The Minnesota Legislature has reportedly approved bills that would prohibit the use of state or federal funds to support certain types of stem cell research. The Senate bill (S.F. No. 924) was introduced as an amendment to the omnibus appropriations bill; it would prohibit funding for human cloning.

The Senate’s amendment states that cloning “means generating a genetically identical copy of an organism at any stage of development by combining an enucleated egg and the nucleus of a somatic cell to make an embryo,” a technique that can evidently be used to create stem cells. The proposal was reportedly the subject of heated debate, with some arguing that it misled the public on embryonic stem cell research by failing to distinguish between “reproductive cloning”—the first step in the cloning of a human—and “therapeutic cloning,” which involves the creation of a small number of cells for use in the treatment of disease.

After University of Minnesota researchers expressed concern about the impact the Senate’s legislation might have on therapeutic cloning, a corrective amendment was added to a higher education funding bill in the House, (H.F. 1101), which was also passed. This amendment would exempt funding for medical research and further provides that “nothing in this section shall affect the scientific field of stem cell research, unless explicitly prohibited.”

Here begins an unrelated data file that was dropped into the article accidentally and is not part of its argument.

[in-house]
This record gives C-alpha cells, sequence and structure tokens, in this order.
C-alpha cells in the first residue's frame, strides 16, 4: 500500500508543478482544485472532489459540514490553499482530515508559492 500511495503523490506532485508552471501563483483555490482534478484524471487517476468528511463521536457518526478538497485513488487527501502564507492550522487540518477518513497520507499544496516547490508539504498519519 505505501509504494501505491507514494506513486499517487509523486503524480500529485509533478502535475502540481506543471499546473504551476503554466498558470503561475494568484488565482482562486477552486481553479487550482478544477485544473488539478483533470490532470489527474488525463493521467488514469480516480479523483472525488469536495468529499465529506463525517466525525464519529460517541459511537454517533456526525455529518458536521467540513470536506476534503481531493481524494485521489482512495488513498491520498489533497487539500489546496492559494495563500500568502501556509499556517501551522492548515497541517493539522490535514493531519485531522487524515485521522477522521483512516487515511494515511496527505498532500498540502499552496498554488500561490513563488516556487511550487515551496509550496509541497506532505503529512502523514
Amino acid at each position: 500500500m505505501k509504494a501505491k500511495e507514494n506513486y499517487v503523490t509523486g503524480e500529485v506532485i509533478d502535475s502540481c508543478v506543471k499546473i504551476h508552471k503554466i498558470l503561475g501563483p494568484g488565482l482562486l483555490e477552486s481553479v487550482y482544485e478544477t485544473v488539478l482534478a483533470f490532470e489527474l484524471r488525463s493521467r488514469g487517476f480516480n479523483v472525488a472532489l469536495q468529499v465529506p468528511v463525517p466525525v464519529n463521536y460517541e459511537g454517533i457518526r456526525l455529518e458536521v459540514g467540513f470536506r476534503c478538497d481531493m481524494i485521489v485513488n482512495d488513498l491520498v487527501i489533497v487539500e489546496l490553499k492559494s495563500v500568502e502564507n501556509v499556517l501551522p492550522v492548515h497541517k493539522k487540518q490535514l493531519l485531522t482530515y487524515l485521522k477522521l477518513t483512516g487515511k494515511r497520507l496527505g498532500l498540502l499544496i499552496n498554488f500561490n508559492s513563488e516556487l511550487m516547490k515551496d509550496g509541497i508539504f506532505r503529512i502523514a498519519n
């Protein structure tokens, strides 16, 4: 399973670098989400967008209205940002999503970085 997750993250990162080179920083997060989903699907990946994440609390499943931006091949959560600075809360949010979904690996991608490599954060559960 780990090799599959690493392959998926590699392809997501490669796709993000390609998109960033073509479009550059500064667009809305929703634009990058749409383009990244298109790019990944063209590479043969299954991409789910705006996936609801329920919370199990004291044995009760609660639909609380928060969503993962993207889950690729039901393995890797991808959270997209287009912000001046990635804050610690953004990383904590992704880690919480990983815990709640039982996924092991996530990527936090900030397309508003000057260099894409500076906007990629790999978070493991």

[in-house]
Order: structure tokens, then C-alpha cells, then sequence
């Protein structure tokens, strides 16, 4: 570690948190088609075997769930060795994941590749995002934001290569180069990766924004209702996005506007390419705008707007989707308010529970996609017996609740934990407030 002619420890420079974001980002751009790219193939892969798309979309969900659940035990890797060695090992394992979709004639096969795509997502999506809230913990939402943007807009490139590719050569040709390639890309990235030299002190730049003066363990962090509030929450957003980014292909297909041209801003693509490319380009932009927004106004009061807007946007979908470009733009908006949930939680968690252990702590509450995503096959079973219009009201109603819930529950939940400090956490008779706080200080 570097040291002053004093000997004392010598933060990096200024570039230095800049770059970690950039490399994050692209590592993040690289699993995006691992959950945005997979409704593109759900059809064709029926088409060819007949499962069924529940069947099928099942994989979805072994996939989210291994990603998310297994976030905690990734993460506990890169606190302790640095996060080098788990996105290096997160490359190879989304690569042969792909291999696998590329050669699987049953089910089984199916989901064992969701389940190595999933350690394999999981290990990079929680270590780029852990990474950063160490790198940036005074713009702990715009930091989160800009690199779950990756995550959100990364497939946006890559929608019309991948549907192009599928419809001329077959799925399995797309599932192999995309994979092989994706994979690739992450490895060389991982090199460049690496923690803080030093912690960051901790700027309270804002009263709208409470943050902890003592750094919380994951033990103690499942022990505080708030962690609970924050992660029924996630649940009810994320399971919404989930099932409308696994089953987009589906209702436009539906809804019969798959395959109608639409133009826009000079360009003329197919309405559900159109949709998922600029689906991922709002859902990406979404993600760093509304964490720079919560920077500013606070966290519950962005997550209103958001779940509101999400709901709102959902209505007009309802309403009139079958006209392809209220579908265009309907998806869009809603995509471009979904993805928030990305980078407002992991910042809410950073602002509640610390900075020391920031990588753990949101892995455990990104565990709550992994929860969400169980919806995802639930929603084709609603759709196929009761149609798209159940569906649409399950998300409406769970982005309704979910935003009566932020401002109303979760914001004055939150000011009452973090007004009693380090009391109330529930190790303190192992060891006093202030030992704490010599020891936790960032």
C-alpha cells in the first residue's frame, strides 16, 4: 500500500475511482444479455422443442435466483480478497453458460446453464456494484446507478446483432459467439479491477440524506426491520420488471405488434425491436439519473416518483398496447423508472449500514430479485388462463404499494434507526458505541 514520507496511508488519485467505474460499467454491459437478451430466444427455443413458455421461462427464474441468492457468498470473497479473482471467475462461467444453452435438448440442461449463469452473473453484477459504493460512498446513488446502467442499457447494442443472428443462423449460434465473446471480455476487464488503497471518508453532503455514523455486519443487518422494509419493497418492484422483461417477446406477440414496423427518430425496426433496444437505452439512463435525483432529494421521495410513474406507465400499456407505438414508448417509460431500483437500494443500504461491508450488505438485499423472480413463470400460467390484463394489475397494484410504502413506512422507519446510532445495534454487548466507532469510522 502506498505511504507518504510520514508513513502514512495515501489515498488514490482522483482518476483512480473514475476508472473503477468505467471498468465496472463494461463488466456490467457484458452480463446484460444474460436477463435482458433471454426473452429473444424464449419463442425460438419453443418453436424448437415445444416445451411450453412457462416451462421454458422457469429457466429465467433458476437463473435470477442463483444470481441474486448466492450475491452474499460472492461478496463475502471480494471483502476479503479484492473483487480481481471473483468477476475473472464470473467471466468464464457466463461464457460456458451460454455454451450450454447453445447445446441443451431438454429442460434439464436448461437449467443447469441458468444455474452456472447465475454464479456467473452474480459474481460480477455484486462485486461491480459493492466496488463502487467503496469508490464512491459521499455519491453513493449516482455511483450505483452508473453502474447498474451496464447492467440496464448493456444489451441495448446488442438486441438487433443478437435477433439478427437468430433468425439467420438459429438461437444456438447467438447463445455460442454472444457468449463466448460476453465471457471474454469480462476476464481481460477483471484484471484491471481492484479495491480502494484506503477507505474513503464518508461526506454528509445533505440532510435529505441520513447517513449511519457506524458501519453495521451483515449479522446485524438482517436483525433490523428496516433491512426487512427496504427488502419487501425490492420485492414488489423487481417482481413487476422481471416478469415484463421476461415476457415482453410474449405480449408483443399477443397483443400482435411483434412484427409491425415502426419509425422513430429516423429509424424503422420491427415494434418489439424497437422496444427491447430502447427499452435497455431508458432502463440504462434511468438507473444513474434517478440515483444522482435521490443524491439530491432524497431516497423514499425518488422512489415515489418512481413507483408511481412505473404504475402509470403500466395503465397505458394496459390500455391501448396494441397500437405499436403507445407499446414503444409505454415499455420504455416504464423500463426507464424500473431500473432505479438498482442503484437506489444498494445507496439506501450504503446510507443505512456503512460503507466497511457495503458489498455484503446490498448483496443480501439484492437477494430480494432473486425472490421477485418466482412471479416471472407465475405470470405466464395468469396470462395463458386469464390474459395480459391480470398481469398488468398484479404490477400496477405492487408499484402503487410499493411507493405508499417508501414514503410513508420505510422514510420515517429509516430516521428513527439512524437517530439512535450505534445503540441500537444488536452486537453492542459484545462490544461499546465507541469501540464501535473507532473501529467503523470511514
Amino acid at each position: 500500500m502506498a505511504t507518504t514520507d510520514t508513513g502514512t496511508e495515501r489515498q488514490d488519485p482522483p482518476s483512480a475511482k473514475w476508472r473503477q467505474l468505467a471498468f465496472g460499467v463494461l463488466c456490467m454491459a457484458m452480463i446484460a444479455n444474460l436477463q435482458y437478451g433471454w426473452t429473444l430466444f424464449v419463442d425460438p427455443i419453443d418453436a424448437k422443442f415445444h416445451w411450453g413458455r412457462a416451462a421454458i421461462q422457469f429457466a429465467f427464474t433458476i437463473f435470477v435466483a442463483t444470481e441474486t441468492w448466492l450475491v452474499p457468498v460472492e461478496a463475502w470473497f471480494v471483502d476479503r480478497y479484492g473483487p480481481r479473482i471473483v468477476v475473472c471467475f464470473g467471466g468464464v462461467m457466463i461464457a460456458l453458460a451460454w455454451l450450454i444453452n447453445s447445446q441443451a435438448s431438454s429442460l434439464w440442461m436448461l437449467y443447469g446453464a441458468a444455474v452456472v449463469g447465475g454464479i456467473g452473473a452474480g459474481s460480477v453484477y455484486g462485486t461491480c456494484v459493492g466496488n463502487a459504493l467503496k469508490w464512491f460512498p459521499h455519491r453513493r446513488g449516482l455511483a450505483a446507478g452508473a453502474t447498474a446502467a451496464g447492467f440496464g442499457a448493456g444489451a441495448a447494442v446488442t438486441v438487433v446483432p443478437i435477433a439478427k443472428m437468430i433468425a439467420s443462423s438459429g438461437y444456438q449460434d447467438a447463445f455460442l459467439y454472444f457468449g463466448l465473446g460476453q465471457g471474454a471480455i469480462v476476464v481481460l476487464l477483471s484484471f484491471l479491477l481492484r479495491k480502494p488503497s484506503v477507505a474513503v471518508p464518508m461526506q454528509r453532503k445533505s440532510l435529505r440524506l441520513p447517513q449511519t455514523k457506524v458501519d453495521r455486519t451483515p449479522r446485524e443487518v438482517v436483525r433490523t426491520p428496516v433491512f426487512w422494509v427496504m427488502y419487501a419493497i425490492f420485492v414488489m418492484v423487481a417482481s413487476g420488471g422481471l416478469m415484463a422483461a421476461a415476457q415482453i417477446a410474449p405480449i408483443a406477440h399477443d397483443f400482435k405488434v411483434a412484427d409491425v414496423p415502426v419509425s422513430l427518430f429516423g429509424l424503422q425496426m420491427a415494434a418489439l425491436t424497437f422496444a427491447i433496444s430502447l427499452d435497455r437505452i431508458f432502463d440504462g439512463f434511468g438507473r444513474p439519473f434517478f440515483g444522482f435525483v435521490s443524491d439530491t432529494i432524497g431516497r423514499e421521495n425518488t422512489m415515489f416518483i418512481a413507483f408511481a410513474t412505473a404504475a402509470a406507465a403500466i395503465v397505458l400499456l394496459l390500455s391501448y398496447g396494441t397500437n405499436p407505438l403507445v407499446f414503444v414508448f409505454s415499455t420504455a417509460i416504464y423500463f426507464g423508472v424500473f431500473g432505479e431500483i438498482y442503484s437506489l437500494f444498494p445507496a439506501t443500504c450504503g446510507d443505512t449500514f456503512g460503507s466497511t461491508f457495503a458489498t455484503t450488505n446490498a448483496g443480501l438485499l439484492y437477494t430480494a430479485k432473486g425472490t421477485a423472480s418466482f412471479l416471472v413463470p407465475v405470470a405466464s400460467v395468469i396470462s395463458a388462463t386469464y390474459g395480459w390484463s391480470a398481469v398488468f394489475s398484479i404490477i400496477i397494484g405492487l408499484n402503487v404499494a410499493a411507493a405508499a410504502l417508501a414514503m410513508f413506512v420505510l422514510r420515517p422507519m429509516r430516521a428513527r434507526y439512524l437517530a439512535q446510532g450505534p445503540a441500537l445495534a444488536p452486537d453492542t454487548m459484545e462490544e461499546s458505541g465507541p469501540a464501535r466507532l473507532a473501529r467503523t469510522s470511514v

Minnesota Governor Mark Dayton (D-Farmer-Labor) sent a letter to Senate Majority Leader Amy Koch and House Speaker Kurt Zellers promising to veto any funding bills with “extraneous policy items” like this. “If I reject those items, and therefore the bills containing them have to be returned for separate passage, those delays will be the Legislature’s responsibility, not mine,” Dayton wrote. See, March 29, 2011.